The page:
Common Internet-Based Solutions for Data Backups

Thinking about content strategy or blog monetization can be imperative to the success of your website. But you also need to think about keeping your websites secure and stable. Running anything from a hand-coded platform to an open source CMS will require security. No website is completely protected from harmful intruders.

Data backups are one of the easiest ways you might combat spam or hacking attempts. If somebody compromises your website with some type of bug or malware, it might not be easy to remove. Your hosting support staff does have tools for the job but it’s not always perfect. Thus you might consider methods for organizing your data into local and remote backups for quick re-installation.

Cloud Data Storage

Having a local backup handy is always a good idea. This lets you install copies on your own machine for testing, or just to re-install years later after you have stopped keeping online backups. However I can definitely support the idea of keeping your website’s data hosted in the cloud.

There are tools for Mac backups along with Linux/Unix systems that can push out website content into the cloud. WordPress even has free plugins that will perform this task quickly and efficiently. You can schedule out cron jobs that run automatically when the system hits a certain time. Smaller free services like Dropbox or Google Drive may be able to keep some of your backups secure.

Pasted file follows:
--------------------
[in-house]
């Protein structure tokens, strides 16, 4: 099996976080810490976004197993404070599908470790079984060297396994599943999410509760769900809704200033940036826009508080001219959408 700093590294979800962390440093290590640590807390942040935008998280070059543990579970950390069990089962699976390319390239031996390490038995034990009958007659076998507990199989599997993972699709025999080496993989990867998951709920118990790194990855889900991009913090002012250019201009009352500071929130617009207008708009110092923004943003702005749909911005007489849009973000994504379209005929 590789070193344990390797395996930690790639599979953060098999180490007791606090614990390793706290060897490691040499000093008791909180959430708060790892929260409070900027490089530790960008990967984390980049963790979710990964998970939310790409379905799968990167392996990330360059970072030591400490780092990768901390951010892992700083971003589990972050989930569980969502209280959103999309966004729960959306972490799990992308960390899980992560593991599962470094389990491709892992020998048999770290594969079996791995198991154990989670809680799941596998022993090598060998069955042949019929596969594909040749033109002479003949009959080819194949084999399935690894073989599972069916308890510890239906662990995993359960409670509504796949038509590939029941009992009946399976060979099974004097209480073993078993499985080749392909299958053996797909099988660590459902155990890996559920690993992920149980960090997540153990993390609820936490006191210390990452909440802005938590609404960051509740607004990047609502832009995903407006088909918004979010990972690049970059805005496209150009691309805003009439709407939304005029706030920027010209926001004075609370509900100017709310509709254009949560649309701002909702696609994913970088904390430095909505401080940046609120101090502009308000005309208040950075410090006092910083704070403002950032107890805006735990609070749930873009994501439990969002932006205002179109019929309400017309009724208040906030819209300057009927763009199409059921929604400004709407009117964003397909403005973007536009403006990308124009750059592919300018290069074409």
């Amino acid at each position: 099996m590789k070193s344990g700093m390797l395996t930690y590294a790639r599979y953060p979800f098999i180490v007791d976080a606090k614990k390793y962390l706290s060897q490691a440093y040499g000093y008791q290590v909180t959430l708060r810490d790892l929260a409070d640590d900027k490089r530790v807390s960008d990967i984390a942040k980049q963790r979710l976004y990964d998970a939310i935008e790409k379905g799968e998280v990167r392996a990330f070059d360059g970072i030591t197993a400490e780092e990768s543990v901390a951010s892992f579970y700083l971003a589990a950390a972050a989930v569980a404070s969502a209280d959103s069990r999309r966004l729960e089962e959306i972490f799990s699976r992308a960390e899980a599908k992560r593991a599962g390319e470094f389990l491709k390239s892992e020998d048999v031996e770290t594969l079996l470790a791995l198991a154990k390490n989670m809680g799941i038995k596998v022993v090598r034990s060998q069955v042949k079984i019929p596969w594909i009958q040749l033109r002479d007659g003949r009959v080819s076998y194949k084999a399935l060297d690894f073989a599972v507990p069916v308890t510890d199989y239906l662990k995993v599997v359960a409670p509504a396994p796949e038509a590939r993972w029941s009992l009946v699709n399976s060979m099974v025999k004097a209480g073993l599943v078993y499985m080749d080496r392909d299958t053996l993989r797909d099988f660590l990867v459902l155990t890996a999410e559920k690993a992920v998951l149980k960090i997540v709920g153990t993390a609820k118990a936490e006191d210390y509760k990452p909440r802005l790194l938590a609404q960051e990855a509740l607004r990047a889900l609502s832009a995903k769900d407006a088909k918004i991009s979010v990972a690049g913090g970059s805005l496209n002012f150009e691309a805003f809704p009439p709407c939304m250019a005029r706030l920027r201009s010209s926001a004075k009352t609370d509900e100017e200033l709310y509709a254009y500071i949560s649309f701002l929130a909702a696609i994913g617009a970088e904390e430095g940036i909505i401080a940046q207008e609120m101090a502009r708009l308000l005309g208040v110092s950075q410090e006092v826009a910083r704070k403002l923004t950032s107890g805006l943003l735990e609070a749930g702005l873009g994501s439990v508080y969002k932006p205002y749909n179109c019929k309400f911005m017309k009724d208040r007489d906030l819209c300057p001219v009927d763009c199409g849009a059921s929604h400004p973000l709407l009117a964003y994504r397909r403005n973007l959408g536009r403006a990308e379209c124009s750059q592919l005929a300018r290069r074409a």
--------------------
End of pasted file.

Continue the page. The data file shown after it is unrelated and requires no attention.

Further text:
But if your website grows quickly, then imagine keeping multiple backups with > 1GB in size. You would certainly run out of space within a year if you didn’t clear the old backups. Many cloud hosting platforms will keep your website backups stored by date, along with your own personal file backups organized into separate folders.

Growing a tremendous backup of data will surely result in complexity. How can you tell when you have saved enough data? When it is safe to delete old backups from a year or two years ago? Try to understand your own wants and needs as an individual, or within a company. Put together a backup regimen that works and provides stable security for your workload.

This is like a one-shot deal that keeps all your relative files in a secure cloud server farm. Password-protected features limit anyone from downloading or FTPing your files to another computer. But if you can access your account from a laptop or even some tablet PCs, you might be able to transition files seamlessly from the cloud server. Technology in this sector is still growing and the number of cloud host solutions is also growing quickly. Be sure to search through Google and read up on features when trying out a new platform.

Originally posted on November 25, 2013 @ 5:12 am

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